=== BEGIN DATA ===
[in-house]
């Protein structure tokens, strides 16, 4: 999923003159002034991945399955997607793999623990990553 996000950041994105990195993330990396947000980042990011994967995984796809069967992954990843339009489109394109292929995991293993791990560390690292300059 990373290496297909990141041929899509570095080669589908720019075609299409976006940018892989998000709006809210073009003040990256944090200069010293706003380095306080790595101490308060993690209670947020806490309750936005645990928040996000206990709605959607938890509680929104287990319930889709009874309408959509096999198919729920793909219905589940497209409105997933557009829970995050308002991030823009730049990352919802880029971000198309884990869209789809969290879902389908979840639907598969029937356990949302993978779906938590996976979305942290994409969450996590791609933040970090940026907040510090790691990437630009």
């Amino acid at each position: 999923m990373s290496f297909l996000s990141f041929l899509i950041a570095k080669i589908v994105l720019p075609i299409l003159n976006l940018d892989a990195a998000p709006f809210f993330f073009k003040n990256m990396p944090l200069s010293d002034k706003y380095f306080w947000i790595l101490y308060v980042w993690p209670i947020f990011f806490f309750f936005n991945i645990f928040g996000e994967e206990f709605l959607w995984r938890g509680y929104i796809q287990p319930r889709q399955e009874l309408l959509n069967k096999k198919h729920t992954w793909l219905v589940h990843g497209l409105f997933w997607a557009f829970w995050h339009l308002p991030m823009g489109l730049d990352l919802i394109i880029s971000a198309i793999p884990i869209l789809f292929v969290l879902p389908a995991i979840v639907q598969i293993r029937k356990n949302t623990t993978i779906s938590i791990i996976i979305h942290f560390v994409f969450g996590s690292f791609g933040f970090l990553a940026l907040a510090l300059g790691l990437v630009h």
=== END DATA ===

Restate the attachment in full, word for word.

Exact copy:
[in-house]
């Protein structure tokens, strides 16, 4: 999923003159002034991945399955997607793999623990990553 996000950041994105990195993330990396947000980042990011994967995984796809069967992954990843339009489109394109292929995991293993791990560390690292300059 990373290496297909990141041929899509570095080669589908720019075609299409976006940018892989998000709006809210073009003040990256944090200069010293706003380095306080790595101490308060993690209670947020806490309750936005645990928040996000206990709605959607938890509680929104287990319930889709009874309408959509096999198919729920793909219905589940497209409105997933557009829970995050308002991030823009730049990352919802880029971000198309884990869209789809969290879902389908979840639907598969029937356990949302993978779906938590996976979305942290994409969450996590791609933040970090940026907040510090790691990437630009």
């Amino acid at each position: 999923m990373s290496f297909l996000s990141f041929l899509i950041a570095k080669i589908v994105l720019p075609i299409l003159n976006l940018d892989a990195a998000p709006f809210f993330f073009k003040n990256m990396p944090l200069s010293d002034k706003y380095f306080w947000i790595l101490y308060v980042w993690p209670i947020f990011f806490f309750f936005n991945i645990f928040g996000e994967e206990f709605l959607w995984r938890g509680y929104i796809q287990p319930r889709q399955e009874l309408l959509n069967k096999k198919h729920t992954w793909l219905v589940h990843g497209l409105f997933w997607a557009f829970w995050h339009l308002p991030m823009g489109l730049d990352l919802i394109i880029s971000a198309i793999p884990i869209l789809f292929v969290l879902p389908a995991i979840v639907q598969i293993r029937k356990n949302t623990t993978i779906s938590i791990i996976i979305h942290f560390v994409f969450g996590s690292f791609g933040f970090l990553a940026l907040a510090l300059g790691l990437v630009h």